Conveying Sushi

Sushi Nara is in the Arbor Square shopping center and has plenty of free parking.

Sushi Nara is in the Arbor Square shopping center and has plenty of free parking.

Mr. Tess and I went out for lunch yesterday to a “conveyor belt” sushi restaurant. Apparently it is the only such place in the Midwest. A placard with a list of ingredients leads a little group of plates with maki rolls, gliding slowly past our table… What fun!

Oddly enough, the rolls were all California-style with the rice on the outside. Most seemed to have imitation Krab meat, but the ones with tempura shrimp were very nice. Perhaps it was because a large party was just finishing up as we came in, and this was the middle of the afternoon, so then we were the only customers.

There are attractive booths for ordering off the menu, counter seating, and tables around the conveyor.

There are attractive booths for ordering off the menu, counter seating, and tables around the conveyor.

It really was fun, and
likely we’ll go back for some of the menu items.
Sushi Nara
4037 Carpenter Road (at Ellsworth)

Below is a summary from The Ann Arbor News review:

Attractive Japanese restaurant with a wide variety of sushi (and a sushi conveyor belt); a small, excellent selection of Korean specialties as well.
Hours: Monday-Thursday, 11:30 a.m. to 3 p.m. and 5 to 10 p.m.; Friday, 11:30 a.m. to 3 p.m. and 5 p.m. to midnight;
noon to midnight.
Closed Sunday.

The decor includes model ships, wood and glass fish, and that's a lighthouse behind the sushi.

The decor includes model ships, wood and glass fish, and that is a lighthouse behind the sushi.

Liquor: No.
Plastic: Yes.
Prices: Moderate. Sushi range from $2.50 for conveyor-belt plates to $12.50 for top-priced specialty rolls, with most made-to-order rolls in the $6-$8 range and nigiri (in two-piece portions) averaging $5. Noodles, teriyaki, katsu, $10-$14; salads and appetizers, $3.50-$14.
Value: Excellent.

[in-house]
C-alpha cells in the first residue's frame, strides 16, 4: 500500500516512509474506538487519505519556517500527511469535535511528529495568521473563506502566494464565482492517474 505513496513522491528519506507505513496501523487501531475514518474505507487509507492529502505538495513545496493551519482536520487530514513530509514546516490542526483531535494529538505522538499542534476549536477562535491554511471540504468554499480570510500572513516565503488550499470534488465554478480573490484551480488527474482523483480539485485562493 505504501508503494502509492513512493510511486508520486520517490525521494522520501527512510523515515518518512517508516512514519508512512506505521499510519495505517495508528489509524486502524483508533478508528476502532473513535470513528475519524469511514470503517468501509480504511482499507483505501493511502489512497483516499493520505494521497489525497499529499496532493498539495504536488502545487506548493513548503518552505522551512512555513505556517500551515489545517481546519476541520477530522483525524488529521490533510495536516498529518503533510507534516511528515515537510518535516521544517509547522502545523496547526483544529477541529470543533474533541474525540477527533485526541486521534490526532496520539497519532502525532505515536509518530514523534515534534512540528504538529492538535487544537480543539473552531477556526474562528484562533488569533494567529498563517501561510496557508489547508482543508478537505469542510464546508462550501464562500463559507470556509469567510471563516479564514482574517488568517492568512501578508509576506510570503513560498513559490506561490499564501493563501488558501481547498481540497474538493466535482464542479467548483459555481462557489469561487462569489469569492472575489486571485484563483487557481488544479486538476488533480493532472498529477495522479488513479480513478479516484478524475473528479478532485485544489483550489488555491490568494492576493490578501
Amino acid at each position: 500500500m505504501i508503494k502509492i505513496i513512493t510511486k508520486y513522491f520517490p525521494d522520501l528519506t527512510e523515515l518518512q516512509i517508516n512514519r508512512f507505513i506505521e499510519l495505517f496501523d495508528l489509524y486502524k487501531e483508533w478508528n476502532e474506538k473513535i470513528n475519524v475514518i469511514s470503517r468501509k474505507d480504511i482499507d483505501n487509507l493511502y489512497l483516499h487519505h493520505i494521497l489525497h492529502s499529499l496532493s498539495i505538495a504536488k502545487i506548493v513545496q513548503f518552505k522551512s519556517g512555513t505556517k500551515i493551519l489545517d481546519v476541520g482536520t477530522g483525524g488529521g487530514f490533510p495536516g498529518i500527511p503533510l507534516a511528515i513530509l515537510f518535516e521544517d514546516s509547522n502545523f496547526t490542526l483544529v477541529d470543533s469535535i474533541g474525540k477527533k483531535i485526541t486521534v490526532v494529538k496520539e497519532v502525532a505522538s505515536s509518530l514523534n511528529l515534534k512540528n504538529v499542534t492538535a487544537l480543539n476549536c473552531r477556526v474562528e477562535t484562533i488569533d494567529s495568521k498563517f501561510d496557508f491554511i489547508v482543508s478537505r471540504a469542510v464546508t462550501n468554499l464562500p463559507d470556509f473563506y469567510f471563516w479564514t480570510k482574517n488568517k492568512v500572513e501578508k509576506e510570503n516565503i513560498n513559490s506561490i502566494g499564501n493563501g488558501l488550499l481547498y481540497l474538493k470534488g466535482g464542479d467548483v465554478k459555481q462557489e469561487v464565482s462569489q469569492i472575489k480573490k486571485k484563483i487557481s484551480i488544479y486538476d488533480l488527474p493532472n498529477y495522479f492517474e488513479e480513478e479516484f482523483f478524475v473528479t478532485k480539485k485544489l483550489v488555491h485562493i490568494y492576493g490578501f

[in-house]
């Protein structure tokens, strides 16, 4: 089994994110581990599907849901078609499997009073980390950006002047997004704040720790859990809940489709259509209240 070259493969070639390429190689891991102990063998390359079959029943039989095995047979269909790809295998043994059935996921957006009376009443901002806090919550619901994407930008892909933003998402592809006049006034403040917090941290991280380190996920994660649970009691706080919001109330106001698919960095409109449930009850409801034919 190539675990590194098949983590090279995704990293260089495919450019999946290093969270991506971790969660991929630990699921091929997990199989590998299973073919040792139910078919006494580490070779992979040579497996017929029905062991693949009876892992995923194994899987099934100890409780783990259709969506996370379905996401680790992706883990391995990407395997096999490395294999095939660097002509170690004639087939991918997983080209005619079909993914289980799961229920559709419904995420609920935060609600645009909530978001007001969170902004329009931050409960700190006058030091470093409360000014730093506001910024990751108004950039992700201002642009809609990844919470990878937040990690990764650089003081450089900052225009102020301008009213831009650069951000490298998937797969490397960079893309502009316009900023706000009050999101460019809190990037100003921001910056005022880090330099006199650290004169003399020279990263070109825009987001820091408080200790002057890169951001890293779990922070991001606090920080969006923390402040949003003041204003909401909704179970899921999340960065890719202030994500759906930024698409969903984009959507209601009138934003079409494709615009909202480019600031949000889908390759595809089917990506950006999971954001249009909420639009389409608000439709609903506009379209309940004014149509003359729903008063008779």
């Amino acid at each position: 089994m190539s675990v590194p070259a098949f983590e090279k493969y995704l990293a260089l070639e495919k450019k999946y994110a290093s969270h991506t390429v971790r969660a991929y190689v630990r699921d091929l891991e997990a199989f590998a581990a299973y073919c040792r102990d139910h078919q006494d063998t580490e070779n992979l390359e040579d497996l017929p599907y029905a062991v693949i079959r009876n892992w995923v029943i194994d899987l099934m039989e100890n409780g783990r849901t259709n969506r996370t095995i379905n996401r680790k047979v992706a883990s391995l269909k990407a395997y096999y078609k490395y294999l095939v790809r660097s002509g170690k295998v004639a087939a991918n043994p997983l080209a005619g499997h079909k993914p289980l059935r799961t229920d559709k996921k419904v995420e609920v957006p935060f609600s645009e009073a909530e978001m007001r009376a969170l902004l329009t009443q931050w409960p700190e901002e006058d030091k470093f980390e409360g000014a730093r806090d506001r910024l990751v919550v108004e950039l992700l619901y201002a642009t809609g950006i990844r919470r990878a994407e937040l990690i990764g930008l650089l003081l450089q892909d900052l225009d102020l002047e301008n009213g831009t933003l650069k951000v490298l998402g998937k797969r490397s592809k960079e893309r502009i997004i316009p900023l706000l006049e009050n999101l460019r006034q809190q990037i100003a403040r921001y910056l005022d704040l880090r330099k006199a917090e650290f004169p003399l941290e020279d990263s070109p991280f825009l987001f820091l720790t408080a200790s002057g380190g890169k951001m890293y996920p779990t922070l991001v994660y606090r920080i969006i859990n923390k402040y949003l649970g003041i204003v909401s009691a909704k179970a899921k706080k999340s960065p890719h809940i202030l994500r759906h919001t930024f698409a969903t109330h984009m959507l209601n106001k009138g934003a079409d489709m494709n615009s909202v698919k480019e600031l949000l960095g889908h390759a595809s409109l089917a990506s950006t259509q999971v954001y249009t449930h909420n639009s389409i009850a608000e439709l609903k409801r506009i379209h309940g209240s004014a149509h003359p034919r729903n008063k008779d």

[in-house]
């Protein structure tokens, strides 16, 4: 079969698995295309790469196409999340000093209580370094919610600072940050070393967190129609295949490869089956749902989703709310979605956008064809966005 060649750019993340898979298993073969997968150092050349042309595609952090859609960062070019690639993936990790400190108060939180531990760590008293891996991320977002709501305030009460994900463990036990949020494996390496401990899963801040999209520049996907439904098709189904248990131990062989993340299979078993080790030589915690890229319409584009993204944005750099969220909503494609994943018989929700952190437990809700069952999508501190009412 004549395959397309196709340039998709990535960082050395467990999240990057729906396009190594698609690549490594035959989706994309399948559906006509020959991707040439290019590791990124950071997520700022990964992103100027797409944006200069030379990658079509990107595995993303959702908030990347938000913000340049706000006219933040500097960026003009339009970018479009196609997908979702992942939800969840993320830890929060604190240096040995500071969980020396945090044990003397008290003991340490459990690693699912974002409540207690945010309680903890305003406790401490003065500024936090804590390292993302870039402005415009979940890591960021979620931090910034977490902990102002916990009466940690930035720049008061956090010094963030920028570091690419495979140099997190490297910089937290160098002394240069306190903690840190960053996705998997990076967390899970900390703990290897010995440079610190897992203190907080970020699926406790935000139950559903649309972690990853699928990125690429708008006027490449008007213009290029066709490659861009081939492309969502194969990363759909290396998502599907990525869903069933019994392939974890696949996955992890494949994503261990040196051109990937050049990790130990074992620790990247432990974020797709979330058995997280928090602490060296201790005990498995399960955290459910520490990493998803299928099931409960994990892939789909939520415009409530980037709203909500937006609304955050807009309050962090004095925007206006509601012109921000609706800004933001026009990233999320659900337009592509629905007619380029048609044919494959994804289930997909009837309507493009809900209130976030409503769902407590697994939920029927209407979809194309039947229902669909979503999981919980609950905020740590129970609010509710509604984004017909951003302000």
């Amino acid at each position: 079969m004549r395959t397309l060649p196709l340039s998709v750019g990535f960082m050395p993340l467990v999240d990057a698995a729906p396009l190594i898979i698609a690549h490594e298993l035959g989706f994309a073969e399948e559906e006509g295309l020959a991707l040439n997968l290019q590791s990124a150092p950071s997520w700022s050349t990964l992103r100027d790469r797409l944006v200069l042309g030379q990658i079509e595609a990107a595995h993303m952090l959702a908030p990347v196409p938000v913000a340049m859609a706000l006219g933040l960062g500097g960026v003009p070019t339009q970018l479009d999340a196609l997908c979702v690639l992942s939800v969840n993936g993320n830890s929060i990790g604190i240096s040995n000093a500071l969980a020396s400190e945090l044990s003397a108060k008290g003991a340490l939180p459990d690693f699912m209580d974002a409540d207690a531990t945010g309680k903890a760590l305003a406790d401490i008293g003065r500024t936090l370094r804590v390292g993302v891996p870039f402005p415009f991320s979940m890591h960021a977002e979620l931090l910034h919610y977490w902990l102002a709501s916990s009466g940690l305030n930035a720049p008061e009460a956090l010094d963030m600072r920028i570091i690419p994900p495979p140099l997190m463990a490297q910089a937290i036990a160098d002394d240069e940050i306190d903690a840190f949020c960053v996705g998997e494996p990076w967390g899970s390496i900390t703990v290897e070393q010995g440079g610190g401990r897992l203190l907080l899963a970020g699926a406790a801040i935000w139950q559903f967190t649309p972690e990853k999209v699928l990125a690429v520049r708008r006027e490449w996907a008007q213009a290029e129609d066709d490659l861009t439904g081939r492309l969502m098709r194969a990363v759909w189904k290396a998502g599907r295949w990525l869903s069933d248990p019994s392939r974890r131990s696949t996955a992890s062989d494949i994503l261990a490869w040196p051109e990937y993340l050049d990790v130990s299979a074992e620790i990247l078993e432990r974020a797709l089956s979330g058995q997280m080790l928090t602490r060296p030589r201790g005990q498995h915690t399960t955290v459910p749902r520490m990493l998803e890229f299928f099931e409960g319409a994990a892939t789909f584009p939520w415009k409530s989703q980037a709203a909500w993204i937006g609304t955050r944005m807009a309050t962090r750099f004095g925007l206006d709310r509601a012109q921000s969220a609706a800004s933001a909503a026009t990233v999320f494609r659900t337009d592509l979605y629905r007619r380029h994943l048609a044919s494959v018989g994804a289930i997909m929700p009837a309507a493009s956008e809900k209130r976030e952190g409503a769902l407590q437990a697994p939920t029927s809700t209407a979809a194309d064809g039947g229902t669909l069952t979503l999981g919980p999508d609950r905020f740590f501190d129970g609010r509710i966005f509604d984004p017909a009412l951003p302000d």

Noise level: Easy on the ear.
Wheelchair access: Good, but most tables have a step up and fixed benches, which could pose a problem for patrons who cannot transfer from a wheelchair.
Smoking section: No.

Very cool model ship.

Very cool model ship.

The Bottom Line: A keeper. Welcoming service, good sushi, salads and great bi bim bop, plus the novelty of the conveyor belt.

And here are pictures from A2 News.

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6 thoughts on “Conveying Sushi

  1. There’s a place in Philly on the Penn campus called Pod, which has conveyor-belt sushi. It’s pretty upscale but seems to be doing well after several years. People like the novelty, I guess, as well as the food.

  2. As I said, the conveyor sushi was ALL California rolls, so that’s not the upscale part of this place. They bought the restaurant with the conveyor already there. Ann Arbor is a tough restaurant town these days. I think they are hoping to attract people with the cheap stuff. We will have to try custom made sushi and sashimi, and menu items to see what it’s really like.

  3. There is a great need for good restaurants in what is called University City, in Philadelphia. There are three universities in the vicinity, and Penn seems to be the hub. Lots of professors and parents of undergrads as well as university administrators want nice places to eat. If you give them pretty good food, they will come. They will have rather little choice.
    I hope the conveyer belt gimmick works if the custom made menu items are good. Buying a place with a conveyer belt already in place, sort of boggles my mind.

  4. Philadelphia! That’s where one of Mr. Tess’s “new” twin brother lives! He’s gone to visit a couple of times, for very short stays—so I didn’t go with him—so he didn’t get out to eat while he was there. I didn’t realize you were there!

    The people who put in the conveyor did not last very long in the restaurant biz! I never even tried it! The place now looks very elegant inside, and has had good reviews. But there are just so, so many restaurants in Ann Arbor. And this place is not close to campus; it doesn’t seem likely to become a “destination” restaurant. But there’s a big movie complex across the street and there are a lot of stores in that area, so maybe it’ll be profitable. Bring people in with quick cheap sushi, bring them back for dinner with good food.

    To make conversation, we asked the waitress where one would buy a conveyor belt, but it was her first day and her English was shy. Very cute!

  5. My younger son likes tuna. My older son likes kappa and kanpyo. I like my older son’s favorite foods.
    It is cheaper than my younger son’s.

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